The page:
The Passamaquoddy tribe lived in Maine and New Brunswick. They were friendly with the French and English, and relations were fairly good until the French and Indian War (1754). The tribe still exists today with a population of about 800, and they reside near Calais, Maine, at the Canadian border.
The following story is called An Indian Transformed into a Thunder, and is about a man that becomes a Thunder. Thunder are spirits in the sky that we see and hear during storms. The Thunder-men chase a bird to the south, the legendary Thunderbird. The story may have originated as an Inuit or Eskimo story.
"Once an Indian was whirled up by the roaring wind. He was taken up in a thunderstorm, and set down again in the village of the Thunders. The Thunders were like human beings, except they had wings. But these wings can be laid aside, and kept for use. And from time to time their chief gives these Thunders orders to put them on, and tells them where to go. He also tells them how long they are to be gone, and warns them not to go too low, for it is sure death for them to be caught in the crotch of a tree.
The great chief of the Thunders, hearing of the stranger's arrival, sent for him, and received him very kindly, and told him that he would do well to become one of them. To which the man being willing, the chief soon after called all his people together to see the ceremony of metamorphosis of the Indian.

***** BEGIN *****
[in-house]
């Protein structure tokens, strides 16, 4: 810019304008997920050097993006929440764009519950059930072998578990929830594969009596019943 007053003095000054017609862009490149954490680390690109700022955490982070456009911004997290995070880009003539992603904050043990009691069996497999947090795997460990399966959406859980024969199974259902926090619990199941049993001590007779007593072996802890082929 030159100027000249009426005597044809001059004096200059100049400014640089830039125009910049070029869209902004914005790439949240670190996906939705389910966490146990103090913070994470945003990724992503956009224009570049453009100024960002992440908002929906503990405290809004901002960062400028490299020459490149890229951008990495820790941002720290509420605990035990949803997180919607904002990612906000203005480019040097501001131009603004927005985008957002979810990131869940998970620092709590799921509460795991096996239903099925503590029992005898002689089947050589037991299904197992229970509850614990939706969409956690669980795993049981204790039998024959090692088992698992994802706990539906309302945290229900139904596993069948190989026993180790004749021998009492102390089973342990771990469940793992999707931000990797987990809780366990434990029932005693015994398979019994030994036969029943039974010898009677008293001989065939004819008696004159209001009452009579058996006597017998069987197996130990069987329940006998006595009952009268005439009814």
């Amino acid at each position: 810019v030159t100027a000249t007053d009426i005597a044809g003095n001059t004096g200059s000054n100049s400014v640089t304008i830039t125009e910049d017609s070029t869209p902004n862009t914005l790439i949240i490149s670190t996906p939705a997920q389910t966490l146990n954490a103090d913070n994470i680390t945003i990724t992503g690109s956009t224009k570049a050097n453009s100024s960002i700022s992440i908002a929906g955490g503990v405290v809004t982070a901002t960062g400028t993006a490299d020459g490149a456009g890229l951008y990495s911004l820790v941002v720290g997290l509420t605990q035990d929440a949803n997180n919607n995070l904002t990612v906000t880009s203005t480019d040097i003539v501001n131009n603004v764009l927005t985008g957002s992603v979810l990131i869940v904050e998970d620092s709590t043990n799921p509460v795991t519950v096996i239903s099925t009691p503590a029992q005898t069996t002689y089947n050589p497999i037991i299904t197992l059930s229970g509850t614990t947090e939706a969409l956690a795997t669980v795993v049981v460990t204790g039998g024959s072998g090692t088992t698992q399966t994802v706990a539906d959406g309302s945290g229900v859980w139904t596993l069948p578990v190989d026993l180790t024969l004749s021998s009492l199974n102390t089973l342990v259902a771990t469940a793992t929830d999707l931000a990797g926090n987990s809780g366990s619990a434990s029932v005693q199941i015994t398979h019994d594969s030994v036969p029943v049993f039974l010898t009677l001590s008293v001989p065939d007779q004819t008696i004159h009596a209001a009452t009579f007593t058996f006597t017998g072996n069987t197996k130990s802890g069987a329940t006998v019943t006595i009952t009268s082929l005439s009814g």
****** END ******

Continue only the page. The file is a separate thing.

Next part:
Then they bade him go into a box, and while in it he lost his senses and became a Thunder. Then they brought him a pair of wings, and he put them on. So he flew about like the rest of the Thunders; he became quite like them, and followed all their ways. And he said that they always flew towards the south, and that the roar and crash of the thunder was the sound of their wings. Their great amusement is to play at ball across the sky. When they return they carefully put away their wings for their next flight. There is a big bird in the south, and this they are always trying to kill, but never succeed in doing so (a Thunderbird or Wochowsen).
They made long journeys, and always took him with them. So it went on for a long time, but it came to pass that the Indian began to tire of his strange friends. Then he told the chief that he wished to see his family on earth, and the Chief listened to him and was very kind. Then he called all his people together, and said that their brother from the other world was very lonesome, and wished to return. They were all very sorry indeed to lose him, but because they loved him they let him have his own way, and decided to carry him back again. So bidding him close his eyes till he should be on earth, they carried him down.
The Indians saw a great thunderstorm drawing near; they heard such thunder as they never knew before, and then something in the shape of a human being coming down with lightning; then they ran to the spot where he sat, and it was their long-lost brother, who had been gone seven years.
He had been in the Thunder-world. He told them how he had been playing ball with the Thunder-men; yes, how he had been turned into a real Thunder himself."
Native Americans believed that the thunder and lightning they heard and seen were caused by spirits known as Bed-dag yek (thunder). The Indians could also pick up a thunder bolt, as they were a type of stone. Finding such a stone was a sign of good luck.
The thunder is the sound of the wings of the men who fly above. The lightning is the fire and smoke of their pipes.
Another story is about a woman who marries a Thunder and bears a son that sounds like rolling thunder.